Has the U.S. Military “Gone Rogue”?

  • #BlamePutin: Even if Russia didn’t bomb an aid convoy, it’s their fault
  • Is the U.S. military defying the commander in chief’s orders?
  • While Washington chases Russian ghosts, Putin prepares the next volley in the currency wars
  • The ongoing collapse in rural incomes? Didn’t happen, says Obama administration
  • Inflation for FedEx and UPS customers
  • Psychopaths at the big banks… the lure of borrowing in depreciating dollars… Uber and the “Pittsburgh left”… and more!

We pick up this morning where we left off yesterday — the elite conceit in Washington that everything bad in the world is Vladimir Putin’s fault.
Only today our take is rather more serious. It’s not about blaming the Russian president for toenail fungus or the Brangelina divorce or even — as Hillary Clinton countenanced this week — aiding the twin bombings in New York to help elect Donald Trump.
No, now we’re talking about the civil war in Syria — which has killed hundreds of thousands and displaced millions. And we’re talking about the possibility the U.S. military has gone rogue and doesn’t actually answer to the commander in chief.
On Monday, an international aid convoy in Syria came under attack. Eighteen of the convoy’s 31 trucks were hit. Some 20 people were killed. The 78,000 people in the city of Aleppo counting on the convoy for food and medicine will have to wait a while longer for relief.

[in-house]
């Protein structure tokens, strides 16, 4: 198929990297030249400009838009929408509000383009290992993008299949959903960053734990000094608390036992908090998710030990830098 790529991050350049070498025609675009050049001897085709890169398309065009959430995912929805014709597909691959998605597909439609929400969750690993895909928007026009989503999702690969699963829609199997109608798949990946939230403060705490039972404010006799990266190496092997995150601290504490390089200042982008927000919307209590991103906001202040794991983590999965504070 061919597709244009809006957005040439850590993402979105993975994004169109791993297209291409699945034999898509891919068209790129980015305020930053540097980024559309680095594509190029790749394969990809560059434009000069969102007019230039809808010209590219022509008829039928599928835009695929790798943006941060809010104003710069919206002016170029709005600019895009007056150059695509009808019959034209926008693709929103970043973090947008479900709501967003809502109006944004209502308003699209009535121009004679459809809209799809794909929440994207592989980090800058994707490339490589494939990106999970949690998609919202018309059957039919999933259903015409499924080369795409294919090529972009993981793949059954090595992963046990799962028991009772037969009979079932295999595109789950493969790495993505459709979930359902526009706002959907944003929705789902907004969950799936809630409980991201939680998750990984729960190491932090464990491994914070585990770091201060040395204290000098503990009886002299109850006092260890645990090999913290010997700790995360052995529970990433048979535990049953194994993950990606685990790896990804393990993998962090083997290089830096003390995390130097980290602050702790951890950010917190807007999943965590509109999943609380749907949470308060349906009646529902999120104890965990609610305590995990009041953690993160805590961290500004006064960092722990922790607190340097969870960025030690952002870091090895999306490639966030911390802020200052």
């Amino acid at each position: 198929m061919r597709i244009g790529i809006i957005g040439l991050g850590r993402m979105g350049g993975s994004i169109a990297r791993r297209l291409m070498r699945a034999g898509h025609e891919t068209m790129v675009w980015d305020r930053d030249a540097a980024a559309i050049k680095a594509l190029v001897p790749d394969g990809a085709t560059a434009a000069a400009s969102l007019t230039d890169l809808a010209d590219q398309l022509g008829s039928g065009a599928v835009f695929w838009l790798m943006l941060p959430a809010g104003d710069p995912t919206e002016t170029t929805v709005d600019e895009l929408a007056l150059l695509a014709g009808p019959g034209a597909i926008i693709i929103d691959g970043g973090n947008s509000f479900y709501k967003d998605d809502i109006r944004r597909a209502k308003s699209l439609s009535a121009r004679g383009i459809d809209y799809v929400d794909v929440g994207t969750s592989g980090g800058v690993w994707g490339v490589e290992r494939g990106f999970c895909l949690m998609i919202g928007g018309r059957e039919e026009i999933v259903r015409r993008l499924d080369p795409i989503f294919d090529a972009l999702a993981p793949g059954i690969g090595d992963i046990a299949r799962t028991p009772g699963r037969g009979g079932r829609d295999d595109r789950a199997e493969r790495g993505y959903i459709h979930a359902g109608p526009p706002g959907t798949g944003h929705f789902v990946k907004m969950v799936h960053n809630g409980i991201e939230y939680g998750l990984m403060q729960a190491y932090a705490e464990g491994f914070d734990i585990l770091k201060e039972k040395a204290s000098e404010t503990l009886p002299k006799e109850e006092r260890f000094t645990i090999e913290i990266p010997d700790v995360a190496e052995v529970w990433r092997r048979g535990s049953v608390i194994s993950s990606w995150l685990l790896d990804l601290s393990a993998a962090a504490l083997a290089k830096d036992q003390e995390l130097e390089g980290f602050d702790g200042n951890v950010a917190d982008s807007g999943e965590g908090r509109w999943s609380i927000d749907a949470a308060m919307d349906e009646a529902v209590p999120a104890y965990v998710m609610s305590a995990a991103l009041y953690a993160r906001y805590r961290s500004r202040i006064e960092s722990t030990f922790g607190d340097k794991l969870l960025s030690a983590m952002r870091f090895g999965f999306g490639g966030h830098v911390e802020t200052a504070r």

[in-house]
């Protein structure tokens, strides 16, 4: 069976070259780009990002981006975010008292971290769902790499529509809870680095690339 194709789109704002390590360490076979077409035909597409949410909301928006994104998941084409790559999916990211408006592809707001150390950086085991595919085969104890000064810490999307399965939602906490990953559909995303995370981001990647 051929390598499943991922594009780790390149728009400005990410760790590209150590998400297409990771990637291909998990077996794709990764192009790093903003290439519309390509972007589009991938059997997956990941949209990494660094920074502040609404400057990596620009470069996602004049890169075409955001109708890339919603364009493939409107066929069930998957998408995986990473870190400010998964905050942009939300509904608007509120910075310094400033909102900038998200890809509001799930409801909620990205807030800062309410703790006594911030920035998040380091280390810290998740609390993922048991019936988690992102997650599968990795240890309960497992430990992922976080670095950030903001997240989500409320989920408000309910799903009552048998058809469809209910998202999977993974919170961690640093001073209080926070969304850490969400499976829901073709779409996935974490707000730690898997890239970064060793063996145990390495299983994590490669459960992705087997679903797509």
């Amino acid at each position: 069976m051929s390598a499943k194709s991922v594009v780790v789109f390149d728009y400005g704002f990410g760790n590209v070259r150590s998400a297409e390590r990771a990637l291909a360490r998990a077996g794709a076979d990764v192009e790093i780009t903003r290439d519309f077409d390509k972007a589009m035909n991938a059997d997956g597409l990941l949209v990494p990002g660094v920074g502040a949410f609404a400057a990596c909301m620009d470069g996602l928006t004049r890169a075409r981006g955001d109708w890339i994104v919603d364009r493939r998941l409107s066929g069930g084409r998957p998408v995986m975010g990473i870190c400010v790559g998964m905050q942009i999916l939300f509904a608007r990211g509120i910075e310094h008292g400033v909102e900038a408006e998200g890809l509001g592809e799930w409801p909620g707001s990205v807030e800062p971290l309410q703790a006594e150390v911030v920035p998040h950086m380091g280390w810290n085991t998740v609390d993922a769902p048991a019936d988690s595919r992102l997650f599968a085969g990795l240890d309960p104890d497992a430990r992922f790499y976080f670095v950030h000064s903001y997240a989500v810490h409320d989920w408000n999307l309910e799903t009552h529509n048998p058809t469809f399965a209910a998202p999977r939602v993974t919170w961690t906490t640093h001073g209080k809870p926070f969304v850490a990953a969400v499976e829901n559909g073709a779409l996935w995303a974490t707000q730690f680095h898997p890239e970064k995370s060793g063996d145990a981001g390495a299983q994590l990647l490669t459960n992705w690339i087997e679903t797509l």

Given the proverbial “fog of war,” it’s hard telling who carried out the attack, or even what form the attack took: Was it bombing from the air, or artillery strikes from the ground?
But as far as the White House is concerned, even if the Russkies didn’t do it, it’s their fault. Not only is the attack their fault, so is the fact a 10-day cease-fire in Syria has fallen apart.
Said deputy national security adviser Ben Rhodes, “We hold the Russian government responsible for airstrikes in this airspace given their commitment under the cessation of hostilities was to ground air operations where humanitarian assistance was flowing.”
That’s a brazenly context-free accusation… in light of the fact a few days earlier, U.S. warplanes bombed the Syrian army, killing 62 troops.
In the crazy-quilt multisided Syrian war, the United States is hypothetically fighting only ISIS, shown on this map in the reddish color…